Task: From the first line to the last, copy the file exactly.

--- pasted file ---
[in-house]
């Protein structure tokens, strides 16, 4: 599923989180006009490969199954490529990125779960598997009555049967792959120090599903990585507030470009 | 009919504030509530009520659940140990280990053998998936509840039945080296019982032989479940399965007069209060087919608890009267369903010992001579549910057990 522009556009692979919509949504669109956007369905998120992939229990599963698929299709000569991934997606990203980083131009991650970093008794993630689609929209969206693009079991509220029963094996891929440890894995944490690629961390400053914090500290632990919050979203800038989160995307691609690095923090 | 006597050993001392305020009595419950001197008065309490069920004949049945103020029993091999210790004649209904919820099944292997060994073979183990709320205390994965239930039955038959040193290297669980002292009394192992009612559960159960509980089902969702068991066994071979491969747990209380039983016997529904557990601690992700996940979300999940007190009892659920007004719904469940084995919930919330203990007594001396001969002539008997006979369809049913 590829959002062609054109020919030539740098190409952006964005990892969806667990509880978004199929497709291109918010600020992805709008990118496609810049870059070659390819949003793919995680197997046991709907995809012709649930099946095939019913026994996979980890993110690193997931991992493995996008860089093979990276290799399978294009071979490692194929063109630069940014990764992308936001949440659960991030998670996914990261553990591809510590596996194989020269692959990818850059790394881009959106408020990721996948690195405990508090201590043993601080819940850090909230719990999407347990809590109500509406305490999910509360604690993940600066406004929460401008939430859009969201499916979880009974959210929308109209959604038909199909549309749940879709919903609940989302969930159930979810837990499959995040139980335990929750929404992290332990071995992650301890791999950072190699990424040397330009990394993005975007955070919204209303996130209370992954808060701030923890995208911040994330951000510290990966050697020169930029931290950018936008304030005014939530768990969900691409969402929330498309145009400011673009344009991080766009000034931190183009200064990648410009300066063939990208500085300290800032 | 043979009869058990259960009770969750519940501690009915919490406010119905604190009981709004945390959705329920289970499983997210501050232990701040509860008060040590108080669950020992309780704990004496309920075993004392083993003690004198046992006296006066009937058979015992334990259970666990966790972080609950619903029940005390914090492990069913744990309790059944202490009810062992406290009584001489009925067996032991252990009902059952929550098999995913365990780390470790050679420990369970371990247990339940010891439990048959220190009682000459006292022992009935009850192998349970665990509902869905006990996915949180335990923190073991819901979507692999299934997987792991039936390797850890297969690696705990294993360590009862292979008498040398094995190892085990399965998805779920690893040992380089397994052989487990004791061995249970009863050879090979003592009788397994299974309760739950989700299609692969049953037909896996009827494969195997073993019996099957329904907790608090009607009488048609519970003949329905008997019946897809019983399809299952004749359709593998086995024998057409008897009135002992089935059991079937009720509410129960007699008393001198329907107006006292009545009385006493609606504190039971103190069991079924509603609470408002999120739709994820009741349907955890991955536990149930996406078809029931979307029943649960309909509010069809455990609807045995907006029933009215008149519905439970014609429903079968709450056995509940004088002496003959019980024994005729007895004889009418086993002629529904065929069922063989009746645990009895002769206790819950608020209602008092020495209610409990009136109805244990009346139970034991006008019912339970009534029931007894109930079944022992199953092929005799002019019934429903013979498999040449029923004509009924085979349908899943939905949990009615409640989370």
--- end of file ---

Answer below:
[in-house]
């Protein structure tokens, strides 16, 4: 599923989180006009490969199954490529990125779960598997009555049967792959120090599903990585507030470009 | 009919504030509530009520659940140990280990053998998936509840039945080296019982032989479940399965007069209060087919608890009267369903010992001579549910057990 522009556009692979919509949504669109956007369905998120992939229990599963698929299709000569991934997606990203980083131009991650970093008794993630689609929209969206693009079991509220029963094996891929440890894995944490690629961390400053914090500290632990919050979203800038989160995307691609690095923090 | 006597050993001392305020009595419950001197008065309490069920004949049945103020029993091999210790004649209904919820099944292997060994073979183990709320205390994965239930039955038959040193290297669980002292009394192992009612559960159960509980089902969702068991066994071979491969747990209380039983016997529904557990601690992700996940979300999940007190009892659920007004719904469940084995919930919330203990007594001396001969002539008997006979369809049913 590829959002062609054109020919030539740098190409952006964005990892969806667990509880978004199929497709291109918010600020992805709008990118496609810049870059070659390819949003793919995680197997046991709907995809012709649930099946095939019913026994996979980890993110690193997931991992493995996008860089093979990276290799399978294009071979490692194929063109630069940014990764992308936001949440659960991030998670996914990261553990591809510590596996194989020269692959990818850059790394881009959106408020990721996948690195405990508090201590043993601080819940850090909230719990999407347990809590109500509406305490999910509360604690993940600066406004929460401008939430859009969201499916979880009974959210929308109209959604038909199909549309749940879709919903609940989302969930159930979810837990499959995040139980335990929750929404992290332990071995992650301890791999950072190699990424040397330009990394993005975007955070919204209303996130209370992954808060701030923890995208911040994330951000510290990966050697020169930029931290950018936008304030005014939530768990969900691409969402929330498309145009400011673009344009991080766009000034931190183009200064990648410009300066063939990208500085300290800032 | 043979009869058990259960009770969750519940501690009915919490406010119905604190009981709004945390959705329920289970499983997210501050232990701040509860008060040590108080669950020992309780704990004496309920075993004392083993003690004198046992006296006066009937058979015992334990259970666990966790972080609950619903029940005390914090492990069913744990309790059944202490009810062992406290009584001489009925067996032991252990009902059952929550098999995913365990780390470790050679420990369970371990247990339940010891439990048959220190009682000459006292022992009935009850192998349970665990509902869905006990996915949180335990923190073991819901979507692999299934997987792991039936390797850890297969690696705990294993360590009862292979008498040398094995190892085990399965998805779920690893040992380089397994052989487990004791061995249970009863050879090979003592009788397994299974309760739950989700299609692969049953037909896996009827494969195997073993019996099957329904907790608090009607009488048609519970003949329905008997019946897809019983399809299952004749359709593998086995024998057409008897009135002992089935059991079937009720509410129960007699008393001198329907107006006292009545009385006493609606504190039971103190069991079924509603609470408002999120739709994820009741349907955890991955536990149930996406078809029931979307029943649960309909509010069809455990609807045995907006029933009215008149519905439970014609429903079968709450056995509940004088002496003959019980024994005729007895004889009418086993002629529904065929069922063989009746645990009895002769206790819950608020209602008092020495209610409990009136109805244990009346139970034991006008019912339970009534029931007894109930079944022992199953092929005799002019019934429903013979498999040449029923004509009924085979349908899943939905949990009615409640989370």